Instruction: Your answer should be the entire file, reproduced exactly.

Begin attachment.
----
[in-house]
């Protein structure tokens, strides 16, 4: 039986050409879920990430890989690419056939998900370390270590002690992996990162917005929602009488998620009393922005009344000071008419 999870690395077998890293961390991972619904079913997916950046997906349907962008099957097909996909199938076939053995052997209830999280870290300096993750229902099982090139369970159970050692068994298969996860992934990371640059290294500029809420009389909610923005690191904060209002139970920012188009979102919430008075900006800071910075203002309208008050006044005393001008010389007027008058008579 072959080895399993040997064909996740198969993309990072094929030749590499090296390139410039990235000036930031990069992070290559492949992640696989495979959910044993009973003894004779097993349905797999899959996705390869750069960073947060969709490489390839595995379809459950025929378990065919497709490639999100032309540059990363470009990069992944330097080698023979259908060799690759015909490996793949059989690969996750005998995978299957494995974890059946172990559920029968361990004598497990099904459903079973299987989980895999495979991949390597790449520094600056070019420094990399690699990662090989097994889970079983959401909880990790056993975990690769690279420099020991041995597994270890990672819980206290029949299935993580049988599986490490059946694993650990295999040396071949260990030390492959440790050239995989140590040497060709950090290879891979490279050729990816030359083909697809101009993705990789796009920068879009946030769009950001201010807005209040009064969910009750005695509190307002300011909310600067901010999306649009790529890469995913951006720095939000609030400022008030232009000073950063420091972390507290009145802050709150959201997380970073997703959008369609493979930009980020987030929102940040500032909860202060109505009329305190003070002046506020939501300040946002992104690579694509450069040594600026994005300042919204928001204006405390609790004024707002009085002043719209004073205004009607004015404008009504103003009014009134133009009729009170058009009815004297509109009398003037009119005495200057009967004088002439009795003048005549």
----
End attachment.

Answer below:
[in-house]
């Protein structure tokens, strides 16, 4: 039986050409879920990430890989690419056939998900370390270590002690992996990162917005929602009488998620009393922005009344000071008419 999870690395077998890293961390991972619904079913997916950046997906349907962008099957097909996909199938076939053995052997209830999280870290300096993750229902099982090139369970159970050692068994298969996860992934990371640059290294500029809420009389909610923005690191904060209002139970920012188009979102919430008075900006800071910075203002309208008050006044005393001008010389007027008058008579 072959080895399993040997064909996740198969993309990072094929030749590499090296390139410039990235000036930031990069992070290559492949992640696989495979959910044993009973003894004779097993349905797999899959996705390869750069960073947060969709490489390839595995379809459950025929378990065919497709490639999100032309540059990363470009990069992944330097080698023979259908060799690759015909490996793949059989690969996750005998995978299957494995974890059946172990559920029968361990004598497990099904459903079973299987989980895999495979991949390597790449520094600056070019420094990399690699990662090989097994889970079983959401909880990790056993975990690769690279420099020991041995597994270890990672819980206290029949299935993580049988599986490490059946694993650990295999040396071949260990030390492959440790050239995989140590040497060709950090290879891979490279050729990816030359083909697809101009993705990789796009920068879009946030769009950001201010807005209040009064969910009750005695509190307002300011909310600067901010999306649009790529890469995913951006720095939000609030400022008030232009000073950063420091972390507290009145802050709150959201997380970073997703959008369609493979930009980020987030929102940040500032909860202060109505009329305190003070002046506020939501300040946002992104690579694509450069040594600026994005300042919204928001204006405390609790004024707002009085002043719209004073205004009607004015404008009504103003009014009134133009009729009170058009009815004297509109009398003037009119005495200057009967004088002439009795003048005549």